December 13, 2005
What would Jesus legislate?

Via Texas Ed Equity comes this remarkable op-ed by former State Sen. and Lt. Gov. Bill Ratliff, taken from a recent speech he gave.

As opposed to the suggestion that we have too much religious influence on public policy, we actually have too little. Up to now, the application of religious principles in political debate has been mainly applied to abortion rights, same-sex marriage, intelligent design versus evolution and similar social issues.

But all too often, those Christians who take strong stands on such issues based on moral or biblical teachings do not then apply such teachings to other issues.

For instance, when considering how many poor children in Texas will be removed from the Children's Health Insurance Program in order to hold down costs to the state, they choose not to consider Christ's admonishment to "suffer the little children to come unto me."

When considering how much to reduce funding for indigent health care, Medicaid for nursing homes, child abuse protective services or special education for handicapped children, there seems to be little recognition of Christ's teaching that, "in as much as you have done it to the least of these, you have done it to me also."

All too often, these Christian admonishments are qualified to read, "Suffer the little children to come unto me - unless, of course, their needs require a vote to raise additional revenue." Or to read, "In as much as you have done it to the least of these, you have done it to me also - but you are absolved if your compassion would require you to vote for a tax bill."

There are, of course, many members of the Legislature who recognize this disconnect. They truly worry that they are not living up to the Christian principles which they espouse. However, they are caught in the dilemma of having pledged not to increase taxes, and they realize that, in order to truly apply Christian compassion in these areas, it will take additional state funding.

Once again, perhaps we need more religion rather than less. It was Christ who said, "Much is required from those to whom much is given." We even have the teaching of Christ's parable, where he tells the rich man that if he wishes to enter the kingdom of heaven, he must "go, sell everything you have, give the money to the poor, and follow me." Talk about a high tax rate!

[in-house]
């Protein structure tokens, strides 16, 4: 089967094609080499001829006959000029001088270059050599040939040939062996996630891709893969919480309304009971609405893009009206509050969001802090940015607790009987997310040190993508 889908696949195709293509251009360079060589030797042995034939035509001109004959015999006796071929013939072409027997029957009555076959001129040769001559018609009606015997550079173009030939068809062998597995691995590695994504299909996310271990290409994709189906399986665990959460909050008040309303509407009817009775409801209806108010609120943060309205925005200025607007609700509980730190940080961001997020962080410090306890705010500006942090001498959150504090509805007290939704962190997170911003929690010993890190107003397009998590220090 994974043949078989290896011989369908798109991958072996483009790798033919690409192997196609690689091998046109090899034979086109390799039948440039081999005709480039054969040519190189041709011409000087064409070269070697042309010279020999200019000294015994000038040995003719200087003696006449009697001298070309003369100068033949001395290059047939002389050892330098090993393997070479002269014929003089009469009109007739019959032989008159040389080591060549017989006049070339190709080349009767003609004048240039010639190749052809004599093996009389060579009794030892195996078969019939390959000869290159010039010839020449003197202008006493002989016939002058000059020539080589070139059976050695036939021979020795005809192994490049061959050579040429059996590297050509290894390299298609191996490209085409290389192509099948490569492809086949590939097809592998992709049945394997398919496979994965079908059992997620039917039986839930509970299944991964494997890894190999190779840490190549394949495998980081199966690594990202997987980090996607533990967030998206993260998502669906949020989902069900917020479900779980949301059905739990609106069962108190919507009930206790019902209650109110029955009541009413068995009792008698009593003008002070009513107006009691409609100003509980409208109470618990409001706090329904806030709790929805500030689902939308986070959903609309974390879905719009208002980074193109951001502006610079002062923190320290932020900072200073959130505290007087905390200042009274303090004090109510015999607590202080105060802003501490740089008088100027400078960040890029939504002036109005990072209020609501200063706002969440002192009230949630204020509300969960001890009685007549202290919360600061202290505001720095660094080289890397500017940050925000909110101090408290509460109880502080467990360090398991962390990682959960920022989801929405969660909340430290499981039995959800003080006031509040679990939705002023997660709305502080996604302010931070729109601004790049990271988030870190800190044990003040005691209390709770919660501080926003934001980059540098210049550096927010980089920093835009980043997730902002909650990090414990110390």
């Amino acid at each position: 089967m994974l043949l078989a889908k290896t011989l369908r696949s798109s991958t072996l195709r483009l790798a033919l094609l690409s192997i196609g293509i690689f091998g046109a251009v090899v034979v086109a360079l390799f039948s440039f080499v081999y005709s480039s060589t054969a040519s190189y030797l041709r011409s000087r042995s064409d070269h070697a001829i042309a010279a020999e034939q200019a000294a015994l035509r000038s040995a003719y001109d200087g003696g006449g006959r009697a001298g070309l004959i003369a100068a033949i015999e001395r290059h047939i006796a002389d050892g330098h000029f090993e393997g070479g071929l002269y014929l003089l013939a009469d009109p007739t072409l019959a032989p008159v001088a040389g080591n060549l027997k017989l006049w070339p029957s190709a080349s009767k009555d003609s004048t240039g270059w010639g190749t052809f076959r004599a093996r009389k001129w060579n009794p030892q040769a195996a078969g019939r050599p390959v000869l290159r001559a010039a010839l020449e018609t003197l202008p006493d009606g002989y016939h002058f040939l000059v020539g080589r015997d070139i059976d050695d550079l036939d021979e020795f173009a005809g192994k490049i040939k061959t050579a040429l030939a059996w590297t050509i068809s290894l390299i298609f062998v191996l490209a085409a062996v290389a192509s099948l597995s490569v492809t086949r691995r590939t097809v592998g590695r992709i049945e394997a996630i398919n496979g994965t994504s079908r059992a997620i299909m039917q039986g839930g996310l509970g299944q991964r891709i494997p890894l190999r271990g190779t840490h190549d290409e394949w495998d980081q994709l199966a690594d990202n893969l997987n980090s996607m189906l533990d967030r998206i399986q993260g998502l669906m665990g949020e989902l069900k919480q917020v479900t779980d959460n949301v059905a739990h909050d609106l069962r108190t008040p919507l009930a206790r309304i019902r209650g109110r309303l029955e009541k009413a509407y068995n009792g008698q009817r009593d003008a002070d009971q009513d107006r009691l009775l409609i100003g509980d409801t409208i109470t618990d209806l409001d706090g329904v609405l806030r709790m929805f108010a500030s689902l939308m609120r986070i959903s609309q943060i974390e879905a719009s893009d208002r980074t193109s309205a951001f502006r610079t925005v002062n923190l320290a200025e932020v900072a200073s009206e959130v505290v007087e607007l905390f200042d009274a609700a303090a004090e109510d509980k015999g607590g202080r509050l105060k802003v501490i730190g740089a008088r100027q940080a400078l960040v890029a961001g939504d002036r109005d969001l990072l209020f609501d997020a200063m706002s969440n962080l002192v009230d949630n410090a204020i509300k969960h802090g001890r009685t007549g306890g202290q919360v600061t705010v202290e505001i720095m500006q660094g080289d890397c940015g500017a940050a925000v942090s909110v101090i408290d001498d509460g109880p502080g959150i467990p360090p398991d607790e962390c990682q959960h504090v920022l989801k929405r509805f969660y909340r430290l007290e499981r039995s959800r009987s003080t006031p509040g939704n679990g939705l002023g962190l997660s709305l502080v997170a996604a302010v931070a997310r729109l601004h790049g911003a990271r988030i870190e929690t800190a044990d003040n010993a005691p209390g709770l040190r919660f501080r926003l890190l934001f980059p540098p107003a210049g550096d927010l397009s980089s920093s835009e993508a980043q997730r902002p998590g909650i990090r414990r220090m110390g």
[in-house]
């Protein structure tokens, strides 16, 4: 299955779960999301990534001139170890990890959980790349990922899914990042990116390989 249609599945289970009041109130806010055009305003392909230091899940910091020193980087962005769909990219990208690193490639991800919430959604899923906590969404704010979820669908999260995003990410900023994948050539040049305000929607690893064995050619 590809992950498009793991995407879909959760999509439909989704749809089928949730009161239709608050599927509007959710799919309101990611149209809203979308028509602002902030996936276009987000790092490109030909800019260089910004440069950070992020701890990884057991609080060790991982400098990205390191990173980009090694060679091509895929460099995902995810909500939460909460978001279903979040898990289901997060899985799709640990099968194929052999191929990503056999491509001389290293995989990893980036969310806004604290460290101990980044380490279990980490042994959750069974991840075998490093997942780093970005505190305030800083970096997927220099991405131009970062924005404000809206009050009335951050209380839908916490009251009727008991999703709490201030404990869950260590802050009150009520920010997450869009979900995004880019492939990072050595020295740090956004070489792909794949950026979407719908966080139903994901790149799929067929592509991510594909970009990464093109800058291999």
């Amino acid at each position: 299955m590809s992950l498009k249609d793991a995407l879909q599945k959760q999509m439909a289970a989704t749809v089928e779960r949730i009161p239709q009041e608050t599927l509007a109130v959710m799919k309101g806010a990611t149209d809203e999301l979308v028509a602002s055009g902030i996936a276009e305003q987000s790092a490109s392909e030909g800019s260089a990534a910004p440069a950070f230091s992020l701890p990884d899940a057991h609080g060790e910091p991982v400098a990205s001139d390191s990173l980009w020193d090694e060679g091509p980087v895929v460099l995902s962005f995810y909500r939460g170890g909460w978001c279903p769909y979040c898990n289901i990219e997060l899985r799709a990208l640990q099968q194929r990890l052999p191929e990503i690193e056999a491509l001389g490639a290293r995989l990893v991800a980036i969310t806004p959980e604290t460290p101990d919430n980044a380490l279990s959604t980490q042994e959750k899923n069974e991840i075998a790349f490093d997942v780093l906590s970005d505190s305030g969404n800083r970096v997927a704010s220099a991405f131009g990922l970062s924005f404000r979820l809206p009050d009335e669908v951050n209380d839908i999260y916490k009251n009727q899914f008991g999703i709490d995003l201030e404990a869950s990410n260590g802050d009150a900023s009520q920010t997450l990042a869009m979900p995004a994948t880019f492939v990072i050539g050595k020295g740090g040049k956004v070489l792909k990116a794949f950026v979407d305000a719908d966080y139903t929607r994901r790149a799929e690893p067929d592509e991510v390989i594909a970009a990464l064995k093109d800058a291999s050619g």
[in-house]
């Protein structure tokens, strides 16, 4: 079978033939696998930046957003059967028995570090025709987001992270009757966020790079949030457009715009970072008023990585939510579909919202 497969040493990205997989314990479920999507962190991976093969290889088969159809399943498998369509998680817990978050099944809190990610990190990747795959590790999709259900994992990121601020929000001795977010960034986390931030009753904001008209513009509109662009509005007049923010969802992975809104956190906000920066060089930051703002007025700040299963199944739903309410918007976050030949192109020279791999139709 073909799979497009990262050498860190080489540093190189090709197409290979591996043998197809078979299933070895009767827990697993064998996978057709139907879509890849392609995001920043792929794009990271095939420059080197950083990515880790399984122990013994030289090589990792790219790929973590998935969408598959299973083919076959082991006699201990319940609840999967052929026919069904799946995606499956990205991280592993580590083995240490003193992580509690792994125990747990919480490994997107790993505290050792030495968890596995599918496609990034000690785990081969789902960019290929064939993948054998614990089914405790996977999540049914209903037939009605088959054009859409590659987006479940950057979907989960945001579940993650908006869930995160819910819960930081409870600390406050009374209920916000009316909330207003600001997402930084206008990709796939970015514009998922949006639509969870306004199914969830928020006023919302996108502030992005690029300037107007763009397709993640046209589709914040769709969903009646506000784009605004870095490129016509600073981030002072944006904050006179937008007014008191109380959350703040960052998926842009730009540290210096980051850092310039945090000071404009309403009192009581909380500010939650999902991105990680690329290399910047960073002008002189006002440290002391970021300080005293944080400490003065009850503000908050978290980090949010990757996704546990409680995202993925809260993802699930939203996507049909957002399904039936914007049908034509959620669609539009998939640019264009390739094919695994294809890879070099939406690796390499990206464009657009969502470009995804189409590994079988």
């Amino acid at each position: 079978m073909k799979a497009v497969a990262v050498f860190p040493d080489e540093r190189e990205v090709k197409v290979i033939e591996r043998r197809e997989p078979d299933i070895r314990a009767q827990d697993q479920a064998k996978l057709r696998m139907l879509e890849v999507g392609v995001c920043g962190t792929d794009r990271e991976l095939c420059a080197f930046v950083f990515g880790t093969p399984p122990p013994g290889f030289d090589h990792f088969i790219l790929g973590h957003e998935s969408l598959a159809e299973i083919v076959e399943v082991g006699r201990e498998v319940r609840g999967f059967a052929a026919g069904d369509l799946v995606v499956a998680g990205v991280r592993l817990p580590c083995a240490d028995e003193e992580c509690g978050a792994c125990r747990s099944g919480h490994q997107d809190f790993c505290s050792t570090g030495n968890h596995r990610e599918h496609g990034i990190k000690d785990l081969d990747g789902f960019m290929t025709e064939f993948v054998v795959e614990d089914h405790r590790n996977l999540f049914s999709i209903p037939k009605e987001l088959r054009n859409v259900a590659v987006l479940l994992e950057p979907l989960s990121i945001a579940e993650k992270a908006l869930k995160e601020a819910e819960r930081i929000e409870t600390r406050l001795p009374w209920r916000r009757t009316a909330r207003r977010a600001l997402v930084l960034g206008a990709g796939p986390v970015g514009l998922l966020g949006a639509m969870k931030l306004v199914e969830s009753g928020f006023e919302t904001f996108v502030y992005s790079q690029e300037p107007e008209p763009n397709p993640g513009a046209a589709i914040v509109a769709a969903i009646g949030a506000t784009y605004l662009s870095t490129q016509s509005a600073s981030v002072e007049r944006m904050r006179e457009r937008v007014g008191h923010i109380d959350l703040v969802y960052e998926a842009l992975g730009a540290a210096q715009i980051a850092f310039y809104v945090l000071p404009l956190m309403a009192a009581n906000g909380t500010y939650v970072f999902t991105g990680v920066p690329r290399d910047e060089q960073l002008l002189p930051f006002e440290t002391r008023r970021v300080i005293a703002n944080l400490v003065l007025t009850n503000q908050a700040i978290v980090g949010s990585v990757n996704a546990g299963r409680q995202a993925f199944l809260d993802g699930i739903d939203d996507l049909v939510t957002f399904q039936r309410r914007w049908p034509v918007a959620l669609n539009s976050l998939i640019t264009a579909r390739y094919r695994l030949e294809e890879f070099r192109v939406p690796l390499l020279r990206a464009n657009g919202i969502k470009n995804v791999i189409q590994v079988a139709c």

How does a devoted Christian cut funding for needy children based on a "no new taxes" pledge while reading this passage of the Bible?

What makes this remarkable to me is that I so rarely see this theme, and those particular Bible quotes, used by someone other than a progressive Democrat, usually in the context of calling out the other side. I've long wondered why the likes of Pat Robertson and James Dobson seem to get a free pass on this, but what's more important than the political angle is that this argument can and should work for advancing a truly compassionate social agenda. If the words of Christ are your motivation, then you've got to come to terms with this. I can't say it any better than Ratliff has.

Posted by Charles Kuffner on December 13, 2005 to Show Business for Ugly People | TrackBack

I have often wondered the same thing. The disconnect seems to be at the higher levels of politics, though. At the grass roots, most of the christian activists that I know may abhor abortion and gay marriage, but they consistently donate food, clothing and time to the less fortunate. Great speech by Raitliff...he is missed in the Texas Senate, especially with school funding right around the corner.

Posted by: Chito on December 13, 2005 12:45 PM

Can this guy run for Gov.? An honest Republican who would call out the leadership? Awesome speech, I love it.

Posted by: Red Dog on December 13, 2005 2:46 PM

Kuff, I appreciate this entry more than I can tell you. Jesus' statement that "Much is required from those to whom much has been given" used to, in the past, animate political discourse in this country - from Republicans and from Democrats. (I remember it, it can't be so long ago it is an unretrievable idea.) I am going to shamelessly whore a blog entry from Larry Stallings' campaign blog addressing that very idea.